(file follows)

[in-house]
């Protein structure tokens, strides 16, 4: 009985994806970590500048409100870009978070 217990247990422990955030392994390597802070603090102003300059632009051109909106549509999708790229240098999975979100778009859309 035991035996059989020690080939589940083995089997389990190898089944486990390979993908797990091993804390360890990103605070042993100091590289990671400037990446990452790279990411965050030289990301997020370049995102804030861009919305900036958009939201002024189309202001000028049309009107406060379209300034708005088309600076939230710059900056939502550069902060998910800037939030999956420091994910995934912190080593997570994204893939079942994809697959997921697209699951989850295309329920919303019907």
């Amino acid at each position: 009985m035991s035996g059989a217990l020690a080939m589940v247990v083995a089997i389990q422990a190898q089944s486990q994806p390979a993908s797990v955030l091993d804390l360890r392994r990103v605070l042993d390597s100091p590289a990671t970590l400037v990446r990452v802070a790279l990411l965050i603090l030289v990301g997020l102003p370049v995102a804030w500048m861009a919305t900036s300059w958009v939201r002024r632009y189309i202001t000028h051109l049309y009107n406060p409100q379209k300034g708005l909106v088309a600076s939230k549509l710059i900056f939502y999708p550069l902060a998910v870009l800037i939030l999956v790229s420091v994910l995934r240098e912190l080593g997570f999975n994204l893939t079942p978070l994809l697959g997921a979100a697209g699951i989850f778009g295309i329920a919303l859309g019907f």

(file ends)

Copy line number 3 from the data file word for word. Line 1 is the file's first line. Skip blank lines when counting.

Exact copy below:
């Amino acid at each position: 009985m035991s035996g059989a217990l020690a080939m589940v247990v083995a089997i389990q422990a190898q089944s486990q994806p390979a993908s797990v955030l091993d804390l360890r392994r990103v605070l042993d390597s100091p590289a990671t970590l400037v990446r990452v802070a790279l990411l965050i603090l030289v990301g997020l102003p370049v995102a804030w500048m861009a919305t900036s300059w958009v939201r002024r632009y189309i202001t000028h051109l049309y009107n406060p409100q379209k300034g708005l909106v088309a600076s939230k549509l710059i900056f939502y999708p550069l902060a998910v870009l800037i939030l999956v790229s420091v994910l995934r240098e912190l080593g997570f999975n994204l893939t079942p978070l994809l697959g997921a979100a697209g699951i989850f778009g295309i329920a919303l859309g019907f």